Maryville College alumnus and 2018 recipient of the Kin Takahashi Award for Young Alumni Frank Twum-Barimah encouraged students he spoke to on Wednesday to use their Maryville College educations to make a difference in the world.

Twum-Barimah was born in Ghana and lives there today. He works for World Vision International as the regional adviser for humanitarian and emergency affairs in West Africa. He graduated from Maryville College in 2004.

Twum-Barimah came to Maryville thanks to support from the late George Carpenter, a Presbyterian minister in North Carolina. Carpenter, who died in July, met Twum-Barimah on a mission trip in Ghana and, after seeing his potential, felt divinely inspired to help him receive a college education. Carpenter was an MC alumnus himself, and he worked to bring Twum-Barimah to the school and support him while he was there.

Twum-Barimah came to Maryville in 2000 and still remembers how little others knew about the place where he had come from. He recalled being asked “Did you buy those clothes here? Do you wear clothes in Africa? Do you live in houses?”

He turned to his adviser, John Gallagher, who told him he would have to teach people who he was.

Twum-Barimah represented his class in the Student Government Association every year and spent every Saturday volunteering with the Boys and Girls Club and Habitat for Humanity in Blount County.

“It was every Saturday for four years,” he said. “I don’t even know how many houses we built.”

Twum-Barimah’s major was management, but he never saw himself working in an office. Gallagher pushed him to think beyond his career, to think about the person he wanted to become. His mind began to open to the things he could do in the world outside of himself.

He recalled a particularly impactful trip to Washington D.C. while he was a student.

“Coming from Ghana, I thought in the U.S. there were no homeless people, no hunger,” he said. “But then I went to D.C., and I saw people sleeping in boxes on the street, standing in line for meals. Homeless in the U.S., and it is everyone’s dream to be here!”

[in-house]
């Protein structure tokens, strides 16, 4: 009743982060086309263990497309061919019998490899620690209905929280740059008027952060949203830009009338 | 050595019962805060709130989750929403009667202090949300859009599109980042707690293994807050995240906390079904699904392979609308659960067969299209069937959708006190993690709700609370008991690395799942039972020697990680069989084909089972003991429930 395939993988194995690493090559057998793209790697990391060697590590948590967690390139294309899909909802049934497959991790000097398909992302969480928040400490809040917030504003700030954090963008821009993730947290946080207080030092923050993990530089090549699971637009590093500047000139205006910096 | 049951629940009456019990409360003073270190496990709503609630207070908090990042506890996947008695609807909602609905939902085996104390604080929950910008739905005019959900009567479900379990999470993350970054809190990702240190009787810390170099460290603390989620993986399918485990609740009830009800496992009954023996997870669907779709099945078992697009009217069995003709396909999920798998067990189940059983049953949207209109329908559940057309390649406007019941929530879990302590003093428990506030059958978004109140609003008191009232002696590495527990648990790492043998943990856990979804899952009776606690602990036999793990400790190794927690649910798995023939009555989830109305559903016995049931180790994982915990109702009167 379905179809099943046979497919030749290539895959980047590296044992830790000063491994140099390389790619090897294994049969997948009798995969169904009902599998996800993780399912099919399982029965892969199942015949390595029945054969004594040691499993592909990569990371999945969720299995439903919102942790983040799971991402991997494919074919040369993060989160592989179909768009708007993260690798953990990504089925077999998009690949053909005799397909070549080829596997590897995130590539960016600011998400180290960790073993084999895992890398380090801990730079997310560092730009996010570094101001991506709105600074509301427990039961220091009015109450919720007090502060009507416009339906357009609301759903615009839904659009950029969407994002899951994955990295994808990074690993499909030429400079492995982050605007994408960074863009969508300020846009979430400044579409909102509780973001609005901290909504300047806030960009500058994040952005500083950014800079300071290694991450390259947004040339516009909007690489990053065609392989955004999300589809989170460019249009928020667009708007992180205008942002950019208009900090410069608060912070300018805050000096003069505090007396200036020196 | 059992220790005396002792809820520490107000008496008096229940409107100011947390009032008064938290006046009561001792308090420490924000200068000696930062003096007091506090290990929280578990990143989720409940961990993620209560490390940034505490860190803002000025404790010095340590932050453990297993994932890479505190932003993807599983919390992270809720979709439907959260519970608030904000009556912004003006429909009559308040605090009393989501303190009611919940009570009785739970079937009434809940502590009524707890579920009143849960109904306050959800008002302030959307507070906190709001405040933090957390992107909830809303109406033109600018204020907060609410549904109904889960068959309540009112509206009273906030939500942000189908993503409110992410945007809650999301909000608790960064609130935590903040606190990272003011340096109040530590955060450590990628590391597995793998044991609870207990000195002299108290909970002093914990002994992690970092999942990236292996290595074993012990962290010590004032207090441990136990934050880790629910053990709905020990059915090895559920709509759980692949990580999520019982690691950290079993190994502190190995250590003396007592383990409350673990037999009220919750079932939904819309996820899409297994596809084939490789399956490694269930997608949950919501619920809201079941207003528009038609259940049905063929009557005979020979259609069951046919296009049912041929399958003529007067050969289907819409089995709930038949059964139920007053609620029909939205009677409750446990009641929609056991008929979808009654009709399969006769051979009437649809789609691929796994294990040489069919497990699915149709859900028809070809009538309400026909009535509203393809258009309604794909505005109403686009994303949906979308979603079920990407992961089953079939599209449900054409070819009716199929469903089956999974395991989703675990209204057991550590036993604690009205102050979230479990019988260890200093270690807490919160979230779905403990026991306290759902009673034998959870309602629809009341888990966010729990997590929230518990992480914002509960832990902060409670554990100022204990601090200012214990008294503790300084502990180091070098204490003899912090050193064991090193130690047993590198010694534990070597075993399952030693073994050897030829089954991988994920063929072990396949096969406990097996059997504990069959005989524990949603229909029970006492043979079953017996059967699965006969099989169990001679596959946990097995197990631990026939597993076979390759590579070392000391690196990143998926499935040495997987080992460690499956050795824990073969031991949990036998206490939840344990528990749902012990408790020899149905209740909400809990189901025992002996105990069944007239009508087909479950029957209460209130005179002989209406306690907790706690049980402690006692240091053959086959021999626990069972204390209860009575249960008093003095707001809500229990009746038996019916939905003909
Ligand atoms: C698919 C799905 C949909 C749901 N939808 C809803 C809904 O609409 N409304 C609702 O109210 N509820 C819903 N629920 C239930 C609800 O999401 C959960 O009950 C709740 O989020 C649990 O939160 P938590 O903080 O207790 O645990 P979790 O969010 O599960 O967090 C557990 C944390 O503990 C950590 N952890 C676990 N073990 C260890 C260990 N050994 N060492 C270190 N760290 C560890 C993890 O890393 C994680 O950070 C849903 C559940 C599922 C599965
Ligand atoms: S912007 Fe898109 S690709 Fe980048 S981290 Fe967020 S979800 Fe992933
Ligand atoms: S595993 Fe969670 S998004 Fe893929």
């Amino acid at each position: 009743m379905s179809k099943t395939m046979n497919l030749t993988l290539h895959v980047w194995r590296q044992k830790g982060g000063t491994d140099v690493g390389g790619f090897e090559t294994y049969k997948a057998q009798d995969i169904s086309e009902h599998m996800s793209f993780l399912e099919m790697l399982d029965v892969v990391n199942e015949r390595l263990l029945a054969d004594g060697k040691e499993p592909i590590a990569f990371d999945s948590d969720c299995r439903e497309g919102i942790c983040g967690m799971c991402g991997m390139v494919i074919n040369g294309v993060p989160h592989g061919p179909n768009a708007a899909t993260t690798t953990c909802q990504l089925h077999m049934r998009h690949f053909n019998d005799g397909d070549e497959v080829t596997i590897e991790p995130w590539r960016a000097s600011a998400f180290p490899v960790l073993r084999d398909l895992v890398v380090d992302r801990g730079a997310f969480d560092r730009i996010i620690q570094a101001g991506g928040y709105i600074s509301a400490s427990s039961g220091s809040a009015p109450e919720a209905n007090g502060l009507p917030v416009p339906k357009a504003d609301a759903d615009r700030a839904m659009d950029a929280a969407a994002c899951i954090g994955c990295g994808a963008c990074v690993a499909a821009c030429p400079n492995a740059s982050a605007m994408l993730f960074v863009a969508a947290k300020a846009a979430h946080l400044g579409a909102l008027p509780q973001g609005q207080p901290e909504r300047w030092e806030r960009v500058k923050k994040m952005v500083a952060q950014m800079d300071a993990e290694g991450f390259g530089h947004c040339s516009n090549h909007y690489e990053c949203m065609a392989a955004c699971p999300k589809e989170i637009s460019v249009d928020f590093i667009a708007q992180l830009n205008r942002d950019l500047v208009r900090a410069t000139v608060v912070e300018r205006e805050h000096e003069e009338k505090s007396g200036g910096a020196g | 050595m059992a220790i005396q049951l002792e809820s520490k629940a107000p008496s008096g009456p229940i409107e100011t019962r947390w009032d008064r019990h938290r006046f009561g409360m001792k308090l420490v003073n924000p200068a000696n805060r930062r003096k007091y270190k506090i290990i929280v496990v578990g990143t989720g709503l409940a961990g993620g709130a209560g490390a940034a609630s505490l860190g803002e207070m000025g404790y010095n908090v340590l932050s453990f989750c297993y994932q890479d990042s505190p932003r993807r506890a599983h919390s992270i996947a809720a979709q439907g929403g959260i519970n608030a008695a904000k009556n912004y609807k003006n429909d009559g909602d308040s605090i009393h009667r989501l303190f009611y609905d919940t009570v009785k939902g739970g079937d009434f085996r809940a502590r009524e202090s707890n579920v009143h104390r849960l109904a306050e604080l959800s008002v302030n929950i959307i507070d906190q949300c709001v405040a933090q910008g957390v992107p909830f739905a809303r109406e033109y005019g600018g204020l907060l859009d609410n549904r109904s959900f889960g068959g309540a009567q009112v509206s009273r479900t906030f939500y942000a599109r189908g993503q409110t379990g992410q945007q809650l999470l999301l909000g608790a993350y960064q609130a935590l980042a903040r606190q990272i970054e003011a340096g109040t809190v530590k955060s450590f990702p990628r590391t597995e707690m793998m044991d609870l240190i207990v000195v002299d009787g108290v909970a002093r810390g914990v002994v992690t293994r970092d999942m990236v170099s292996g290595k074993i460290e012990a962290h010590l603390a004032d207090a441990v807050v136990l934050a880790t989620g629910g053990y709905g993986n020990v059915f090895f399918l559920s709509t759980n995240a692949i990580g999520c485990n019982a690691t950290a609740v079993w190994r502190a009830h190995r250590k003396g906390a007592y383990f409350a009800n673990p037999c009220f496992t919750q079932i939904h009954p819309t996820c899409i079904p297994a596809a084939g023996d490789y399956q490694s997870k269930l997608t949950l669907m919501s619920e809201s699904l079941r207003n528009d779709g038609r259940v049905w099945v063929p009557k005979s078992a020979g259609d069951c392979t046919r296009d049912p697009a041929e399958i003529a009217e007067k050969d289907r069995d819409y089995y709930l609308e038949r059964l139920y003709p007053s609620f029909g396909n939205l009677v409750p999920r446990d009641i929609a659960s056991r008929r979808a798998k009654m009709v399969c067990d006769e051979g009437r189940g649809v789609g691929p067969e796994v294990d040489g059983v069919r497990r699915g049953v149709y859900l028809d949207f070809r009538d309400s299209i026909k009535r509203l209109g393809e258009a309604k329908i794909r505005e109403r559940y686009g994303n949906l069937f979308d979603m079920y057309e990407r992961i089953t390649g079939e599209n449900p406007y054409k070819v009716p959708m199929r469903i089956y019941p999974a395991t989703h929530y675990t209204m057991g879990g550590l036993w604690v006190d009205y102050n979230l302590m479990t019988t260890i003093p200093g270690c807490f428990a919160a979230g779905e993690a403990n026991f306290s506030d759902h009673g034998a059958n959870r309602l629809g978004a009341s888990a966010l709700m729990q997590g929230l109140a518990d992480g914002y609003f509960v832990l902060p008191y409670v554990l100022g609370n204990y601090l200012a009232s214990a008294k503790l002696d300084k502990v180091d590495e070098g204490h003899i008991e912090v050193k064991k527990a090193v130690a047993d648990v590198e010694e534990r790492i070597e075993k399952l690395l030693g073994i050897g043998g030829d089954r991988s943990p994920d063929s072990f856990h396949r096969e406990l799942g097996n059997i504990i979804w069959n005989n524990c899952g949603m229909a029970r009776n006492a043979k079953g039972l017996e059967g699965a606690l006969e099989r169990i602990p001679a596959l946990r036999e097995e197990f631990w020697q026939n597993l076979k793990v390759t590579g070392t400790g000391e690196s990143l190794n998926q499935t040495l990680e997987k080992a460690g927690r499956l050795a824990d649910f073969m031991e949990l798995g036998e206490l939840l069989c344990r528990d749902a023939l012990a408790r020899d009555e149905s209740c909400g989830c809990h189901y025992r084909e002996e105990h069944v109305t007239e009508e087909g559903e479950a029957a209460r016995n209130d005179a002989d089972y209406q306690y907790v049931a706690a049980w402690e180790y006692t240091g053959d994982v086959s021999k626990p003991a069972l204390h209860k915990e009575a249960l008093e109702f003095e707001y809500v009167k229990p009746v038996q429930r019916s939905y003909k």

He was beginning to turn toward a humanitarian career, but didn’t see himself going back to Ghana. It was his mentor, Pastor Carpenter, who pushed him to return, saying that America had plenty of Franks already. Ghana needed him.

The return to Ghana was difficult, full of reverse culture shock and frustration with the corruption there. Twum-Barimah got the opportunity to work with World Vision in 2013. It was while traveling in the Ghanaian countryside that Twum-Barimah learned for sure that he needed to be in Africa.

“I thought I had seen poverty, people who were deprived, but wow,” he said. “I needed to be there.”

Two promotions later, Twum-Barimah now does emergency response and preparedness around Sub-Saharan Africa. He works with lots of refugees and displaced peoples, especially in areas where people have been affected by the terrorist group Boko Haram.

“It can be a mess sometimes, and that is where people like us come in,” Twum-Barimah said. “But what Maryville College does is push you to stretch your mind, so when you are in the real world, nothing surprises you anywhere.”

To this day, Twum-Barimah credits his Maryville College education with making him the person he is today and enabling him to make a difference in the world. He encouraged the students he spoke with to continue expanding that education by pushing outside of their comfort zone to find where they fit in the world.

“What I want to encourage you is don’t be afraid. Just be yourself more, with skill. That is what’s going to take you to the next level,” Twum-Barimah said. “God bless you.”

Twum-Barimah is visiting with his wife, Alia, and his children, 2-year-old Jayna and 3-month-old Jax.

“When I was informed about coming here to receive this award, it wasn’t just an honor. It was an opportunity to reconnect with my old classmates and share my experiences with the students,” Twum-Barimah said. “Part of me still feels like this is home.”

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